Even if more time in Phoenix enables Shaq to gel with Nash and the Suns core, you really think he’s playing more than 60 games this year?
And while J. Kidd may be good-to-go in more games than Shaq, did you see his defense against the top PGs of the West? Chris Paul, Deron Williams, heck even Derek Fisher—they all ran circles around him last year.
Is a summer spent playing ball with USAB and not resting up (see next item) really going to improve those results?
4. The Olympics
While Western superstars Kobe, Pau Gasol, Chris Paul, Deron Williams, Carlos Boozer, Jason Kidd, and Yao Ming (and potentially Manu Ginobili and Dirk Nowitzki too) are off gallivanting in Beijing, B. Roy and the Blazers will be back in Rip City, working out and getting a bit of rest.
You’ve already got fresh, young legs—now you have the chance to rest while the rest of the top teams have to wear out their best players in pursuit of Olympic glory? It’s downright unfair…and Portland must be salivating over the advantage it confers upon them.
5. Raef Lafrentz’s contract
OK, this one isn’t exactly an intangible or an external factor—NBA GM’s covet expiring contracts like the Lafrentz monstrosity almost as much as LeBron covets a New York home address—but it might be the biggest and perhaps most-overlooked thing the Blazers currently have going for them.
Not only do the Blazers have the most-talented young team in the league, in Lafrentz’s expiring $12 million deal, they’re sitting on the single best piece of trade bait out there. If Mitch Kupchak managed to turn Kwame Brown into Pau Gasol, what could Pritchard do with Raef’s soon-off-the-books millions? Frightening.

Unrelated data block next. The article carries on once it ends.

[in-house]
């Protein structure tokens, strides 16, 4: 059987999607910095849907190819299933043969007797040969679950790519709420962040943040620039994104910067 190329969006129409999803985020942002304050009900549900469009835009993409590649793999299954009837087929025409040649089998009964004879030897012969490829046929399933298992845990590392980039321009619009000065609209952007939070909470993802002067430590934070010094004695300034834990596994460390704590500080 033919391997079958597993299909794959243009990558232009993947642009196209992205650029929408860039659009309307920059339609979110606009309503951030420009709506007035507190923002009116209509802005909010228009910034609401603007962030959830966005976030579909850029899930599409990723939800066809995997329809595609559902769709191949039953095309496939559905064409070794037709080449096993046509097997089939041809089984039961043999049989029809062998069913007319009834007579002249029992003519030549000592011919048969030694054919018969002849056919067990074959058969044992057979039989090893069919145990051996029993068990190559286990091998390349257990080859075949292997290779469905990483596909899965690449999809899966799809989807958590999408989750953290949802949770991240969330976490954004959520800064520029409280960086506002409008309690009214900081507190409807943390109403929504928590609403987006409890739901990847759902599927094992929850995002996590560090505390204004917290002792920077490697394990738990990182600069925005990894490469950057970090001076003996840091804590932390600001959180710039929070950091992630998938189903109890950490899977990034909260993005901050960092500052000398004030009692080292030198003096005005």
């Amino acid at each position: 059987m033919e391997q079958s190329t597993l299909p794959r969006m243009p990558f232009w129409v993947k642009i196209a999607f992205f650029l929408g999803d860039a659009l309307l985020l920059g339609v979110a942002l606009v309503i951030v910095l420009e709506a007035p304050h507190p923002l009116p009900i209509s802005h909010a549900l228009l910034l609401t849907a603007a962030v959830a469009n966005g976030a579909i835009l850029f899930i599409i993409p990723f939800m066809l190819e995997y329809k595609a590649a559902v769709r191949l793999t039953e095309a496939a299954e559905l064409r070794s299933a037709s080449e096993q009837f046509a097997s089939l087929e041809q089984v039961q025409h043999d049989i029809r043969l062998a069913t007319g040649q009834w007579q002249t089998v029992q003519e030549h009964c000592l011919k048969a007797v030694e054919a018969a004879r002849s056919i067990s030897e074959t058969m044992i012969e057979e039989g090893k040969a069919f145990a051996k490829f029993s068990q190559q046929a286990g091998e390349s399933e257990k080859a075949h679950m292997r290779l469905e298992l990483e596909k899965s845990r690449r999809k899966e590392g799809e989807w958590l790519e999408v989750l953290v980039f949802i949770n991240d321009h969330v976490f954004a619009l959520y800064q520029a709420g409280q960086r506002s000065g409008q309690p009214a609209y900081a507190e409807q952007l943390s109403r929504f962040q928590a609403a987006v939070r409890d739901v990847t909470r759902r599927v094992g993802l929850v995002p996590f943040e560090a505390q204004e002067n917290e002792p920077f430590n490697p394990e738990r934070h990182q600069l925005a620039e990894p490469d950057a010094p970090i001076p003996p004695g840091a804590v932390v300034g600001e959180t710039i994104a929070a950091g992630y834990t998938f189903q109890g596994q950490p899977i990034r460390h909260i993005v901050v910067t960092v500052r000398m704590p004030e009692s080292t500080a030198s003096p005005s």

(And equally or perhaps even more scary—Pritchard or Lafrentz this year for a top veteran or a couple role players, still have free agent dollars to spend with Steve Francis’s expiring $17 million contract, and next year he’ll get to do the same thing with Darius Miles’ expiring $9 mil per deal.)
6. Clay Bennett and the Sonics debacle
The final dark horse external factor that will buoy the Blazers in 2008-09 comes by virtue of the Sonics' relocation. Where do you think all those spurned Seattle fans will turn? Sure, some of them have rooted against Portland for years and may take awhile to warm to the Blazers.
But there’s literally millions of alienated Pacific Northwest basketball fans—some of the most die-hard round ball lovers on the planet—who will have a void to fill. You think a majority of them are going to turn to Golden State or Minnesota for their pro basketball fix? Clay Bennett spurned the beautiful girl, and chased her right into Paul Allen’s hands, with a jilted lover mentality to boot.
Portland’s about to score a bunch of jilted lovers, eager to show Bennett and the former Sonics what they’re missing. And they’re going to scream loud enough to be heard in Oklahoma City.
A lot of you probably think I’m crazy, even with the reasons I listed above. But that’s the beauty of long shot predictions—you’ll have to wait to talk to me in April.